I’ve been looking for new water. I am targeting quality over quantity. If possible, I want to ping only wild fish.
To that end, as I journeyed to the Salmon River, I stopped quite a bit, visiting en route about 12 spots. If one looked fishy, I fished it. If it didn’t, I moved on.
Many rivers I tagged long ago on Google Maps. I may have read about them in a book or heard about them from a friend. Then, I would look at Google Maps to find structure, bends and likely parking spots.
One unstocked stretch looked particularly promising. A friend told me about it. (Per my personal policy, if someone shares with me a fly or a spot, I won’t share it with others. Their secrets are not my secrets, and so, I won’t name the river.)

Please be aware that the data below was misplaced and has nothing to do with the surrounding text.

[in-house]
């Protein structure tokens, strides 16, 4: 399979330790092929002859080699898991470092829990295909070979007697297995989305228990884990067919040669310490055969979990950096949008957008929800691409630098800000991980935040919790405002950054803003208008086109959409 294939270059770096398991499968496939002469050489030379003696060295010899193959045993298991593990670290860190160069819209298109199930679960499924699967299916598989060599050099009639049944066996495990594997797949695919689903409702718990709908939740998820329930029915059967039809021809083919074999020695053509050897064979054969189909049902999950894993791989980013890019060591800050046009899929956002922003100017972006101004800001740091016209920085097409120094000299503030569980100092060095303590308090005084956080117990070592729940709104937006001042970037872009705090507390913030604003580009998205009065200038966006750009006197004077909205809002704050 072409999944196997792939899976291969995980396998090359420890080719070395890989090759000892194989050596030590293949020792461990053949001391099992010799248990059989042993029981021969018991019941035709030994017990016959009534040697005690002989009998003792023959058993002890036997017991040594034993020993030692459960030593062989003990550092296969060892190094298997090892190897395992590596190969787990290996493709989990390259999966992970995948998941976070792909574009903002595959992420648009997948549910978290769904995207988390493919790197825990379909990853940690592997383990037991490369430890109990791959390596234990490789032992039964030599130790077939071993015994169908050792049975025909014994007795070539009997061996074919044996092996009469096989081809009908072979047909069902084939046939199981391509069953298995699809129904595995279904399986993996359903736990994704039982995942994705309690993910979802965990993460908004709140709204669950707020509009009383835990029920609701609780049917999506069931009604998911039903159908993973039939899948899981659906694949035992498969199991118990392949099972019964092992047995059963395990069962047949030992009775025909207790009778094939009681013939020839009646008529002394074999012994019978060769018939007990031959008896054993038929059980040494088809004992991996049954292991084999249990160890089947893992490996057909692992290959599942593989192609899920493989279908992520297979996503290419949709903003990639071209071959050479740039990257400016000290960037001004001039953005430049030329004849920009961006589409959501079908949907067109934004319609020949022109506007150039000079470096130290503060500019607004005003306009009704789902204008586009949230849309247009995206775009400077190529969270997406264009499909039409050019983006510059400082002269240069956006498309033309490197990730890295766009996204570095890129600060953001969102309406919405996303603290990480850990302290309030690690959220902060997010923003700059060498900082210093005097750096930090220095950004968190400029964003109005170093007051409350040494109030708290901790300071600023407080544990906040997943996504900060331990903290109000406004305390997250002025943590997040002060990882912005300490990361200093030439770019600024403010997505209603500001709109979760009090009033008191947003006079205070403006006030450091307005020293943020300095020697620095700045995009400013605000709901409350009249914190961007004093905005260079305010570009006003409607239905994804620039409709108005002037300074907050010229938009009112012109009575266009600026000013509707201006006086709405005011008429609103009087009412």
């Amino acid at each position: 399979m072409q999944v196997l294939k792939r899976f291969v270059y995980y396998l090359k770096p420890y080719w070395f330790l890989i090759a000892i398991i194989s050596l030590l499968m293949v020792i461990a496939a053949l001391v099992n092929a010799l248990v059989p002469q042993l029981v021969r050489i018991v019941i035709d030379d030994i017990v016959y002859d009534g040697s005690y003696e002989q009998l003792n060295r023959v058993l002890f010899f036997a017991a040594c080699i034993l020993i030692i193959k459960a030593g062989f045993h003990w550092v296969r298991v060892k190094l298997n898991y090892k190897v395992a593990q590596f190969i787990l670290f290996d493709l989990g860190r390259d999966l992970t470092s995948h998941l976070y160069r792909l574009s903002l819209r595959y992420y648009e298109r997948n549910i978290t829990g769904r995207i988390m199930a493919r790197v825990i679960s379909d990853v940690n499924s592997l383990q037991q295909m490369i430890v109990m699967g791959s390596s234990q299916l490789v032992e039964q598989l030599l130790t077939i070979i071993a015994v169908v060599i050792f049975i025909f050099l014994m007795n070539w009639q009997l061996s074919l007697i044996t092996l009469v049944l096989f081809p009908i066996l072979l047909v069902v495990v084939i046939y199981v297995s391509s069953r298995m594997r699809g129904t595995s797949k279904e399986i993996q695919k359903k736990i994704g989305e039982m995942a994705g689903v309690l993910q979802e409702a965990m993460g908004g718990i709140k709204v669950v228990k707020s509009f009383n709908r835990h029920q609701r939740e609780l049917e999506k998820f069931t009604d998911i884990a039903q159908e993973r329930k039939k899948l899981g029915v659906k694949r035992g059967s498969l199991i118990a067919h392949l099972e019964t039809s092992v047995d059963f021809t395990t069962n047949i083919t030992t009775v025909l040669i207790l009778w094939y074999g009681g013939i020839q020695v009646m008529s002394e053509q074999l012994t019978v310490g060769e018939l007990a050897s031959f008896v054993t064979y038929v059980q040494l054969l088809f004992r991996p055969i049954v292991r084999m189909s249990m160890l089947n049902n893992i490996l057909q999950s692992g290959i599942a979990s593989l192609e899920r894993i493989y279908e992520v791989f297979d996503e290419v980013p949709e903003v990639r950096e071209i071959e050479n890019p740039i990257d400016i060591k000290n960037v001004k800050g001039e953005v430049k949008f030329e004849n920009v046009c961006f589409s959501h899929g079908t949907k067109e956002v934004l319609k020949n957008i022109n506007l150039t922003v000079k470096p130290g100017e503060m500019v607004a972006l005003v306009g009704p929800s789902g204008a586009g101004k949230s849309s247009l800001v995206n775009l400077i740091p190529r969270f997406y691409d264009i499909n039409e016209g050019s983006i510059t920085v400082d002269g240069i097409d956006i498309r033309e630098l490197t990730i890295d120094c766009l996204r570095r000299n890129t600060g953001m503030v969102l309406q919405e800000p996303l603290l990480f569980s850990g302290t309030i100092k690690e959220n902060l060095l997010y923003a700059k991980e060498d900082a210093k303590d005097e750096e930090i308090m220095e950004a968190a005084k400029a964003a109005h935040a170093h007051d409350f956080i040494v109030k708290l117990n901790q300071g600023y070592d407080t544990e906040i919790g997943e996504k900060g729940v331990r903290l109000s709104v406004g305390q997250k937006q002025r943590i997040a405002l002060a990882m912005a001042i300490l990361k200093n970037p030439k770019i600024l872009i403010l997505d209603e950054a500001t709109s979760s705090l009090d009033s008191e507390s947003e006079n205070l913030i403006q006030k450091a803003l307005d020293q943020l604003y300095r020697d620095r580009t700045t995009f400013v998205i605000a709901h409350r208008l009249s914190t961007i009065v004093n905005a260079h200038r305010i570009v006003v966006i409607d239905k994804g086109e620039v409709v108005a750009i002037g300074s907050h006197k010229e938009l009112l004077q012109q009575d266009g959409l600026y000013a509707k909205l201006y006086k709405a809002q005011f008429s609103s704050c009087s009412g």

I fished it for a few hours, and it was very cold and windy. Then, I saw this.
It taped at 22″ and is a wild fish. In fact, it is the biggest wild fish I’ve ever landed and is just shy of my personal best, a 23″ old broodstock trout.
Honestly, my hands shook as I took the pictures. It was a stunning hen. I was exhilarated and relieved.
My Thomas and Thomas Contact 1133 #3, with its much-stronger fighting butt, had no problem quickly taming the beast.
Thankfully, my knots and 5x fluorocarbon worked as planned. Thankfully, when the fish darted towards structure, I held it back.
And, thankfully, immediate and downward side pressure, the George Daniels fish-fighting technique, let me pull the fish above me right away, so that I had the upper hand. Then, I put the bend to the rod’s butt end, with more side pressure, to quickly tire the fish. It worked!
What a morning! Here are two videos of the nice brownie.